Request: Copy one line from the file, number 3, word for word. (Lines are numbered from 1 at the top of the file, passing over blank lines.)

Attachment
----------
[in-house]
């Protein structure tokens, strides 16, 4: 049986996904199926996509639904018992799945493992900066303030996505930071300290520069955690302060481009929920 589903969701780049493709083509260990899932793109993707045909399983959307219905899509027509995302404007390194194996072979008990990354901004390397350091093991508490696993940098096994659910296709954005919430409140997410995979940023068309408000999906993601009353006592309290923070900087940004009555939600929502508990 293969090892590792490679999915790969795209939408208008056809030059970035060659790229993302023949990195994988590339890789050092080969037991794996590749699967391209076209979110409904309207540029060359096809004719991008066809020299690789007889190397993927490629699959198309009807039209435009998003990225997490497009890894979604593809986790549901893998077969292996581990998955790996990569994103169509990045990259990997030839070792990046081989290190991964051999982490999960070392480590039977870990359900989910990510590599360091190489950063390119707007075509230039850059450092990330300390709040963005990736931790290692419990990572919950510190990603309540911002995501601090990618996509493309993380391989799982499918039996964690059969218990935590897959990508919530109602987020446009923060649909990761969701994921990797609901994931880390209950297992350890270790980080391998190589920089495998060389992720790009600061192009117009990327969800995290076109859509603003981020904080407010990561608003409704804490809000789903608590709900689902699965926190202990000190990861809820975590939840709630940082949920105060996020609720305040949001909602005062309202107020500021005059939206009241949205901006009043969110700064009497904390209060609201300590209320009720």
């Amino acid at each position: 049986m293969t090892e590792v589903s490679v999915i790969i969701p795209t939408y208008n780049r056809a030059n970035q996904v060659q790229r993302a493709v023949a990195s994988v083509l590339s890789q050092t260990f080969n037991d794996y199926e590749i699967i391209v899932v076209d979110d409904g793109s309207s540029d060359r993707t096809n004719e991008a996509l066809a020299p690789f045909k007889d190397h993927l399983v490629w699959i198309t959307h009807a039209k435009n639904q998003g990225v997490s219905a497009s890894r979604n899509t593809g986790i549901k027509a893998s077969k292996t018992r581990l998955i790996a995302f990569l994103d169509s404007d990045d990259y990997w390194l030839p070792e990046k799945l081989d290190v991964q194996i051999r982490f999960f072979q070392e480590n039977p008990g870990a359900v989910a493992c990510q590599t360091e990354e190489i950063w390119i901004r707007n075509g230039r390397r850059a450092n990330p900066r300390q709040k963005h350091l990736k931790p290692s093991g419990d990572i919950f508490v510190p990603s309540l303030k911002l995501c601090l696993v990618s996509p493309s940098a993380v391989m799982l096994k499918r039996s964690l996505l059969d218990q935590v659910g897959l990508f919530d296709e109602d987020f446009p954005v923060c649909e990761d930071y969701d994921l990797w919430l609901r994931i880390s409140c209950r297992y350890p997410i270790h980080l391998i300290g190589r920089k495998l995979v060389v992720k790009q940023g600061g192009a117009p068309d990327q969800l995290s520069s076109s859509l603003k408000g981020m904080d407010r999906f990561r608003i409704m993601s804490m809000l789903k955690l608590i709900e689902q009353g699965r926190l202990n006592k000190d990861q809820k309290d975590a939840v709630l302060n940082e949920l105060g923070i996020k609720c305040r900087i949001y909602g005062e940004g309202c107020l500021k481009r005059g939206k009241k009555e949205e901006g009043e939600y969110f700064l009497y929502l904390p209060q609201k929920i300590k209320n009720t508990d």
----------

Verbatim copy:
């Amino acid at each position: 049986m293969t090892e590792v589903s490679v999915i790969i969701p795209t939408y208008n780049r056809a030059n970035q996904v060659q790229r993302a493709v023949a990195s994988v083509l590339s890789q050092t260990f080969n037991d794996y199926e590749i699967i391209v899932v076209d979110d409904g793109s309207s540029d060359r993707t096809n004719e991008a996509l066809a020299p690789f045909k007889d190397h993927l399983v490629w699959i198309t959307h009807a039209k435009n639904q998003g990225v997490s219905a497009s890894r979604n899509t593809g986790i549901k027509a893998s077969k292996t018992r581990l998955i790996a995302f990569l994103d169509s404007d990045d990259y990997w390194l030839p070792e990046k799945l081989d290190v991964q194996i051999r982490f999960f072979q070392e480590n039977p008990g870990a359900v989910a493992c990510q590599t360091e990354e190489i950063w390119i901004r707007n075509g230039r390397r850059a450092n990330p900066r300390q709040k963005h350091l990736k931790p290692s093991g419990d990572i919950f508490v510190p990603s309540l303030k911002l995501c601090l696993v990618s996509p493309s940098a993380v391989m799982l096994k499918r039996s964690l996505l059969d218990q935590v659910g897959l990508f919530d296709e109602d987020f446009p954005v923060c649909e990761d930071y969701d994921l990797w919430l609901r994931i880390s409140c209950r297992y350890p997410i270790h980080l391998i300290g190589r920089k495998l995979v060389v992720k790009q940023g600061g192009a117009p068309d990327q969800l995290s520069s076109s859509l603003k408000g981020m904080d407010r999906f990561r608003i409704m993601s804490m809000l789903k955690l608590i709900e689902q009353g699965r926190l202990n006592k000190d990861q809820k309290d975590a939840v709630l302060n940082e949920l105060g923070i996020k609720c305040r900087i949001y909602g005062e940004g309202c107020l500021k481009r005059g939206k009241k009555e949205e901006g009043e939600y969110f700064l009497y929502l904390p209060q609201k929920i300590k209320n009720t508990d």